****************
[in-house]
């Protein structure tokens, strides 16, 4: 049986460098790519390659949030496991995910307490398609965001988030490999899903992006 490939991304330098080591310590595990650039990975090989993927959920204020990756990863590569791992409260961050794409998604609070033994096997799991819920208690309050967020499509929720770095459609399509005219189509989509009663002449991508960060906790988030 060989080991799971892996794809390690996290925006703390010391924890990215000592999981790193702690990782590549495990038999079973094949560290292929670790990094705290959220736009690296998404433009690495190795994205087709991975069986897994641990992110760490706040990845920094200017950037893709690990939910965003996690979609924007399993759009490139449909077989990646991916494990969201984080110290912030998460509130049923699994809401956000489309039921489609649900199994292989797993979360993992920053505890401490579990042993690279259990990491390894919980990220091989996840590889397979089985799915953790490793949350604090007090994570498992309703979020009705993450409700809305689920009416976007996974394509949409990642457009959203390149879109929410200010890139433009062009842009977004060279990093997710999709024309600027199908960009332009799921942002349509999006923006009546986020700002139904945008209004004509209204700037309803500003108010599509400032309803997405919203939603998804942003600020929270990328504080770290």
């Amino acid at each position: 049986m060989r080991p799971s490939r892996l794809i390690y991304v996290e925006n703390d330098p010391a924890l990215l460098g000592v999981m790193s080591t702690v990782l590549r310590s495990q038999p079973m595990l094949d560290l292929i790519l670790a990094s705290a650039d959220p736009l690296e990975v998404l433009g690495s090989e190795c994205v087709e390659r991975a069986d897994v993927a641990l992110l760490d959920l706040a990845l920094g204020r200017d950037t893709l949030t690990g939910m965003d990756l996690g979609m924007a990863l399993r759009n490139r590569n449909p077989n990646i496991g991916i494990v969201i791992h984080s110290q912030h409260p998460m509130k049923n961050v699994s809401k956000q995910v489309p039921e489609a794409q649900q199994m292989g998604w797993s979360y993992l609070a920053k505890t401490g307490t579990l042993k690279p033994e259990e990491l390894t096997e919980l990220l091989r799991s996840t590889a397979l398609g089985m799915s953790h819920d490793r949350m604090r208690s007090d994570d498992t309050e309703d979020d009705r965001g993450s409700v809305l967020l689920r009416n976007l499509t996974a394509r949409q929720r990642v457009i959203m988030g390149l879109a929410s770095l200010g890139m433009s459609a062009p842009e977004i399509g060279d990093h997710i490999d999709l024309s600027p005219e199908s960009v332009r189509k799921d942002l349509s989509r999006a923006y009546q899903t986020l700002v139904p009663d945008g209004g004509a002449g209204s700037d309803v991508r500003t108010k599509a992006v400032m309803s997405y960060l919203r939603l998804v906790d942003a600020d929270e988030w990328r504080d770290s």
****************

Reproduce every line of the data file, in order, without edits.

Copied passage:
[in-house]
């Protein structure tokens, strides 16, 4: 049986460098790519390659949030496991995910307490398609965001988030490999899903992006 490939991304330098080591310590595990650039990975090989993927959920204020990756990863590569791992409260961050794409998604609070033994096997799991819920208690309050967020499509929720770095459609399509005219189509989509009663002449991508960060906790988030 060989080991799971892996794809390690996290925006703390010391924890990215000592999981790193702690990782590549495990038999079973094949560290292929670790990094705290959220736009690296998404433009690495190795994205087709991975069986897994641990992110760490706040990845920094200017950037893709690990939910965003996690979609924007399993759009490139449909077989990646991916494990969201984080110290912030998460509130049923699994809401956000489309039921489609649900199994292989797993979360993992920053505890401490579990042993690279259990990491390894919980990220091989996840590889397979089985799915953790490793949350604090007090994570498992309703979020009705993450409700809305689920009416976007996974394509949409990642457009959203390149879109929410200010890139433009062009842009977004060279990093997710999709024309600027199908960009332009799921942002349509999006923006009546986020700002139904945008209004004509209204700037309803500003108010599509400032309803997405919203939603998804942003600020929270990328504080770290």
């Amino acid at each position: 049986m060989r080991p799971s490939r892996l794809i390690y991304v996290e925006n703390d330098p010391a924890l990215l460098g000592v999981m790193s080591t702690v990782l590549r310590s495990q038999p079973m595990l094949d560290l292929i790519l670790a990094s705290a650039d959220p736009l690296e990975v998404l433009g690495s090989e190795c994205v087709e390659r991975a069986d897994v993927a641990l992110l760490d959920l706040a990845l920094g204020r200017d950037t893709l949030t690990g939910m965003d990756l996690g979609m924007a990863l399993r759009n490139r590569n449909p077989n990646i496991g991916i494990v969201i791992h984080s110290q912030h409260p998460m509130k049923n961050v699994s809401k956000q995910v489309p039921e489609a794409q649900q199994m292989g998604w797993s979360y993992l609070a920053k505890t401490g307490t579990l042993k690279p033994e259990e990491l390894t096997e919980l990220l091989r799991s996840t590889a397979l398609g089985m799915s953790h819920d490793r949350m604090r208690s007090d994570d498992t309050e309703d979020d009705r965001g993450s409700v809305l967020l689920r009416n976007l499509t996974a394509r949409q929720r990642v457009i959203m988030g390149l879109a929410s770095l200010g890139m433009s459609a062009p842009e977004i399509g060279d990093h997710i490999d999709l024309s600027p005219e199908s960009v332009r189509k799921d942002l349509s989509r999006a923006y009546q899903t986020l700002v139904p009663d945008g209004g004509a002449g209204s700037d309803v991508r500003t108010k599509a992006v400032m309803s997405y960060l919203r939603l998804v906790d942003a600020d929270e988030w990328r504080d770290s």